Mimics Under Threat

By Awake! writer in Britain

Parrots are “among the most highly threatened birds on earth,” observes Dr. Timothy Wright of the University of Maryland, U.S.A. Sadly, their brilliantly colored plumage and fascinating ability to mimic the human voice have contributed to the danger of extinction.

Interestingly, a fifth-century B.C.E. Greek doctor penned the earliest known written account of a pet parakeet. He marveled when the bird began to speak Greek words in addition to some words in a language of its homeland, India.

Today the attraction of the parrot’s mimicking ability enhances its popularity as a pet and adds to the trade in poached birds. Studies over the past 20 years indicate that among 21 parrot species in 14 countries, poachers have ruined 30 percent of the nests, and in 4 species the figure was 70 percent. The bird’s slow rate of reproduction, generally one clutch of eggs per year, coupled with destruction of its normal habitat, has driven up the prices paid​—the rarer the parrot, the higher the price.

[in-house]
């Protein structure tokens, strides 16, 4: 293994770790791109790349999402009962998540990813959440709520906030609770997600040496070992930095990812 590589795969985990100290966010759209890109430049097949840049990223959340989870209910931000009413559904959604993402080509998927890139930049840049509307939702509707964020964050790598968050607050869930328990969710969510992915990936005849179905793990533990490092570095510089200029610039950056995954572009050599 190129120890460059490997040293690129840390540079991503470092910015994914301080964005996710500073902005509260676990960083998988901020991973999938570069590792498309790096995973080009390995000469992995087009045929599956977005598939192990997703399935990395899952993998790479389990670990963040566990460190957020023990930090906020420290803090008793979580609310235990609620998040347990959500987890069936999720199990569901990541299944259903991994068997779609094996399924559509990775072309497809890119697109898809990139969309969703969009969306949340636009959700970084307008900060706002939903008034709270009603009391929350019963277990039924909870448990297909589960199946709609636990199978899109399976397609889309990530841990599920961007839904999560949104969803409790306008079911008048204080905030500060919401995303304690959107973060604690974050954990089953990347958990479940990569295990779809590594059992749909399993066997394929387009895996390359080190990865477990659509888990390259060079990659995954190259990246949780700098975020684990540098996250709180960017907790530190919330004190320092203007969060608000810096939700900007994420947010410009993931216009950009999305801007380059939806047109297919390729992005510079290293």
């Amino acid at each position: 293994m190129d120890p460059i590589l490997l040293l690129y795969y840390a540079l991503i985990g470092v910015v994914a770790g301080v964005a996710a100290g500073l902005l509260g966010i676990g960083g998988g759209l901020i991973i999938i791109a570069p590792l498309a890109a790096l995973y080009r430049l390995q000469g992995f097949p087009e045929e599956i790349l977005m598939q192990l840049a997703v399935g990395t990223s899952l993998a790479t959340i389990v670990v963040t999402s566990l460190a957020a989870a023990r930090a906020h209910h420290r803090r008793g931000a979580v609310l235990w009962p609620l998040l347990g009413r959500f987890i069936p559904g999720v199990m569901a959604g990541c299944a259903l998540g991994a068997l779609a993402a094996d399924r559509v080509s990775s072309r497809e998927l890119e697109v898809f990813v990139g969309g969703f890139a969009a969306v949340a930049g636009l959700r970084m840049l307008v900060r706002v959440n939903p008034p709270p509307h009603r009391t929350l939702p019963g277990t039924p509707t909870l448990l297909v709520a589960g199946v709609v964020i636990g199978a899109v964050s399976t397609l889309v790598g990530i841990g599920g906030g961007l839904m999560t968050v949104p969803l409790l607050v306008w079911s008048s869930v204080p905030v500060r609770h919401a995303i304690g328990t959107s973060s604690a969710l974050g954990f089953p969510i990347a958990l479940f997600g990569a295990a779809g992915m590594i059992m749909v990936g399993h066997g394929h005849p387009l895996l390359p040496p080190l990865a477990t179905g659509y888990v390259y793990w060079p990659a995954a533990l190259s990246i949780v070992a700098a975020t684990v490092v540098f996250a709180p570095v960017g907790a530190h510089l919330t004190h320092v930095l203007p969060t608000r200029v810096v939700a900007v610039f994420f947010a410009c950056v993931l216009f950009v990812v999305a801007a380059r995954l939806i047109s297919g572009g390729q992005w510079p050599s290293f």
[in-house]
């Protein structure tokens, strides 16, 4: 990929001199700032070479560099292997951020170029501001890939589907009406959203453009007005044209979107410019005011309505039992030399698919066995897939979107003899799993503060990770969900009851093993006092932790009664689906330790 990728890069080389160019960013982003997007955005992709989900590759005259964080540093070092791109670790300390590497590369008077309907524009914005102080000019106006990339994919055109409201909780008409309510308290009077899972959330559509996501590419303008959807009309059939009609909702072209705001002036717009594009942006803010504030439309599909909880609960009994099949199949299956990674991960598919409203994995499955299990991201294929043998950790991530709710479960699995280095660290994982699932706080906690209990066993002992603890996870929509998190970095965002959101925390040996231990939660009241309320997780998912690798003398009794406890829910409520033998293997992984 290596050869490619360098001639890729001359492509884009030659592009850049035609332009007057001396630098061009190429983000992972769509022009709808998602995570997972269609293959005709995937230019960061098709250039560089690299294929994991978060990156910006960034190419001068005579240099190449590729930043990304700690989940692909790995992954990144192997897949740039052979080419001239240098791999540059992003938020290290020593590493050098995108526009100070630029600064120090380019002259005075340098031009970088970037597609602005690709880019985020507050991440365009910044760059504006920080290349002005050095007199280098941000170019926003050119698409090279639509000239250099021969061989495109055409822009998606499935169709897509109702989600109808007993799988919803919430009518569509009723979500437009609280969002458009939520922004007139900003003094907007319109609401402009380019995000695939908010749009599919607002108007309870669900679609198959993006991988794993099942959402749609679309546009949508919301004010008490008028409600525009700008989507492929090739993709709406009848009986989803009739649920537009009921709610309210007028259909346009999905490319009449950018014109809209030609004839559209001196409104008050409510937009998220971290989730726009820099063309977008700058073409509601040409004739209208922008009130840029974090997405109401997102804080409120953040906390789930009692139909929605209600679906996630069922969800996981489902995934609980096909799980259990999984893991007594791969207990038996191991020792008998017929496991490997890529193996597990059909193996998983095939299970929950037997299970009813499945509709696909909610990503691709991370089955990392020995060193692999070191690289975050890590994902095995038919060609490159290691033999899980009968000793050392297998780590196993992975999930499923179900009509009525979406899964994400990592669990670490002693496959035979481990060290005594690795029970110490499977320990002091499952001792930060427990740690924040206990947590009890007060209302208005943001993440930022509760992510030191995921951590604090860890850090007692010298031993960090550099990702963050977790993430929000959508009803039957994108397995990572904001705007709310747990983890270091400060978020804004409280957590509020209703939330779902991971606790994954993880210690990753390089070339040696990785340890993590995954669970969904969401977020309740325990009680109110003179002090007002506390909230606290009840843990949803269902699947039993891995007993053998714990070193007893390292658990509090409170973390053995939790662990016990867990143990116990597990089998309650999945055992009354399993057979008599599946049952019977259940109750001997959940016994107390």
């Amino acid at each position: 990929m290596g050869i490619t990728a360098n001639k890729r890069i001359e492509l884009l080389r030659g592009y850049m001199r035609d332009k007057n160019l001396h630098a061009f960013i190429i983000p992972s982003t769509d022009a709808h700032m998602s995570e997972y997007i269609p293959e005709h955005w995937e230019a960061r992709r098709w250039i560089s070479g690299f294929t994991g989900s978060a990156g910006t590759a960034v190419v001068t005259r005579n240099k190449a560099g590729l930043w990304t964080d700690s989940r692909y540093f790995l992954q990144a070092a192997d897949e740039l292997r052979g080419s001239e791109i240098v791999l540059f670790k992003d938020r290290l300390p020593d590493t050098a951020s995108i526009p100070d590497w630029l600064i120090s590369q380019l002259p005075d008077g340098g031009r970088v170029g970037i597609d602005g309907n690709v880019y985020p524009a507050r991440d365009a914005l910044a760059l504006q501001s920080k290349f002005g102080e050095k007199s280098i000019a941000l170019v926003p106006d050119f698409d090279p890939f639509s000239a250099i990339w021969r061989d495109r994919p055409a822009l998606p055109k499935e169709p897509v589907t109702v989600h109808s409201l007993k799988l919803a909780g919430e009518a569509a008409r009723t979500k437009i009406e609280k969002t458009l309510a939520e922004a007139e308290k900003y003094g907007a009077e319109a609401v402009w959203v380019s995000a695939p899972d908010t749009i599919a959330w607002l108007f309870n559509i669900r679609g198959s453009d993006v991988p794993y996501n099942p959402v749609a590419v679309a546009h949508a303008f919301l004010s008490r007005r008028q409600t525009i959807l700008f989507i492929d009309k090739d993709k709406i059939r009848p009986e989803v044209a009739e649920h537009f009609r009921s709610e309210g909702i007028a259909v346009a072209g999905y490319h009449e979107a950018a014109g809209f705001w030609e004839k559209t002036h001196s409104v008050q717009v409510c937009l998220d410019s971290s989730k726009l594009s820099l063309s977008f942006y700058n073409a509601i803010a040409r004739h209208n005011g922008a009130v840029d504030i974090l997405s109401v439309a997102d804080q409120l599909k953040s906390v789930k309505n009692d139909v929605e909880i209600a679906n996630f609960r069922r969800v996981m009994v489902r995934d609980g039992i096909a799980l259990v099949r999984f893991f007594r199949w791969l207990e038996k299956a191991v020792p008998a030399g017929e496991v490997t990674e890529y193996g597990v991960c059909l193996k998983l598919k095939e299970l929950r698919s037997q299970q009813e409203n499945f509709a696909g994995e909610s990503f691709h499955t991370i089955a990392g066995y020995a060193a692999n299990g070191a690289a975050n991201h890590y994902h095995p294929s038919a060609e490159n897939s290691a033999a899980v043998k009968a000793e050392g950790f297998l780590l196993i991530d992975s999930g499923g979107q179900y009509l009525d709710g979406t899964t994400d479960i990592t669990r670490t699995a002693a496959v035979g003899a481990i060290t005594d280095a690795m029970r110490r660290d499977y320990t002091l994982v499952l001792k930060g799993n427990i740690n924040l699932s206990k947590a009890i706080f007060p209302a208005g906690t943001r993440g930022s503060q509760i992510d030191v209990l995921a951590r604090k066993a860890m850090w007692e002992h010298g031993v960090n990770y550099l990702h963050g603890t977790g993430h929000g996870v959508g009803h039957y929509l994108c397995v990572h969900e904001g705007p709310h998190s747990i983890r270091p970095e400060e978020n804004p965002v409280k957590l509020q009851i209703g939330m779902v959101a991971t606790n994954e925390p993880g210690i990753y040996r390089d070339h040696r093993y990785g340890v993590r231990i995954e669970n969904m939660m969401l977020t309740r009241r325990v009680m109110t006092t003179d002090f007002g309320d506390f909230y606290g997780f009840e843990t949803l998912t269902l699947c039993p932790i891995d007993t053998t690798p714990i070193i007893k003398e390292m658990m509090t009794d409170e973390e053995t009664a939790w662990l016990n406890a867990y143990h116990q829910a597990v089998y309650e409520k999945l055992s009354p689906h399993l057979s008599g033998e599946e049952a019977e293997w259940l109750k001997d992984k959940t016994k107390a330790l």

The severity of the extinction threat becomes apparent from reports of low numbers of certain species. It is estimated that in Brazil there are fewer than 200 Lear’s macaws. The Puerto Rican parrot is faring worse, with fewer than 50 living in the wild. The conservation of the Spix’s macaw, considered to be extinct in the wild, is dependent on captive-breeding efforts.

As long as they remain, these dazzlingly beautiful birds testify to a Creator who obviously delights in their outstanding appearance and remarkable abilities. Will human greed bring parrots to their extinction? Time will tell. Meanwhile, these mimics remain under threat.

[Pictures on page 31]

Puerto Rican parrots

Lear’s macaw

Spix’s macaws

[Credit Lines]

Puerto Rican parrots: U.S. Geological Survey/Photo by James W. Wiley; Lear’s macaw: © Kjell B. Sandved/Visuals Unlimited; Spix’s macaws: Progenies of and courtesy of Birds International, Inc.